Tofu and cashew chow mein
In traditional Chinese diets, meat is eaten in smaller amounts than in the West, and is usually used to add flavor and texture to meals rather than being the main focus of the plate. For protein, Chinese cooks often turn to plant foods such as soy beans. Tofu, which is made from soy beans, is one of the most nutritious and versatile Asian ingredients and has long been a staple of Chinese cuisine. As well as being a great source of protein, tofu provides a rich source of B vitamins and valuable minerals such as iron and calcium.
For this recipe we use firm tofu. Its texture allows you to cut the block into cubes and cook them without breaking apart. When stir-fried in a little hot oil, the cubes of tofu get lightly browned and crispy on the outside while staying soft on the inside. With its subtle flavor and sponge-like consistency, tofu perfectly complements the taste of the sauce and the textures of the other stir-fry ingredients, particularly the crunchy cashews (which also provide extra protein.)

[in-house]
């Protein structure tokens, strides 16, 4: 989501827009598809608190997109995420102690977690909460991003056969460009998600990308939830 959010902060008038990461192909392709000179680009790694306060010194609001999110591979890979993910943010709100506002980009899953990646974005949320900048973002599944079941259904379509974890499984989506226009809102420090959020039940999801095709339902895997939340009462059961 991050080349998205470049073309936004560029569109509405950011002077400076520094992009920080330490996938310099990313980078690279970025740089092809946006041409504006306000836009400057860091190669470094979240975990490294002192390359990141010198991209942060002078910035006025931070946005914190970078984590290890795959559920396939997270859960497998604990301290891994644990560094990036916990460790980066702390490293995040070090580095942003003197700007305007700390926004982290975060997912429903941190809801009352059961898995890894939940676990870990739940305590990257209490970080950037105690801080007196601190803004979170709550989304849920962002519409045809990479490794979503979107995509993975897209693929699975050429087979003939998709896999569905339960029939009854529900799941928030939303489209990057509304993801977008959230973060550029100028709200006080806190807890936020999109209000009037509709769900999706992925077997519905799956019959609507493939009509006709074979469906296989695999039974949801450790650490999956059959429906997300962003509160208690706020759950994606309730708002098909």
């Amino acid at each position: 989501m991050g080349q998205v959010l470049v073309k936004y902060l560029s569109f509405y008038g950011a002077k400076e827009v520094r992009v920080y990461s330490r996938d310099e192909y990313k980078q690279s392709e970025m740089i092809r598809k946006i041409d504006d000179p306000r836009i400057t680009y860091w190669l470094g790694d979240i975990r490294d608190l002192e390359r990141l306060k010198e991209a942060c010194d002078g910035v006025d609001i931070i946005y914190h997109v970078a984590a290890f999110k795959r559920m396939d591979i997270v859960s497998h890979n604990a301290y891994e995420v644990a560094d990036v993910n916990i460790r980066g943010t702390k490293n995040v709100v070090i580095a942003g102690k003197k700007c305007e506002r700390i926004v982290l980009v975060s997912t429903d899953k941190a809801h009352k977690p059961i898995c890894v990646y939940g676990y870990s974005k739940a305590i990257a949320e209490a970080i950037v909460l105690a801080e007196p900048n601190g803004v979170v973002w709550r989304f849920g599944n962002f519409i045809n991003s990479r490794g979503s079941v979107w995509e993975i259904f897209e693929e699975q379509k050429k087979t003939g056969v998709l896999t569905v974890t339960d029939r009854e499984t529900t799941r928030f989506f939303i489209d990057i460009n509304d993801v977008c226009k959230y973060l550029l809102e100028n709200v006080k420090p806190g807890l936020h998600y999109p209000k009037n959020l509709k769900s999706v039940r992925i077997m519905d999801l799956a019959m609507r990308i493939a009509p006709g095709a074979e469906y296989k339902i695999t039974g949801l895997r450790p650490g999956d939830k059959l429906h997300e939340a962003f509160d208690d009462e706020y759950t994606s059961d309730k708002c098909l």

Apart from its healthy qualities, tofu is relatively inexpensive and also really convenient. You don’t have to cook a whole block at once — just place any leftover tofu in a container covered with water and, as long as you change the water every couple of days, it will keep in the fridge for up to a week without spoiling, ready to be used in stir-fries, braises and soups.
We hope that this quick, tasty and filling Chinese chow mein will entice you to cook tofu regularly at home.
3 tablespoons soy sauce
2 tablespoons oyster sauce
2 teaspoons sesame oil
2 tablespoons water
2 tablespoons canola or peanut oil
6 oz (170g) firm tofu — cut into cubes
1 carrot — cut into thin strips
2 cups small broccoli florets
2 cloves garlic — minced (crushed)
2 teaspoons finely grated ginger
½ cup roasted cashew nuts
Variation: Flaked almonds can replace the cashews.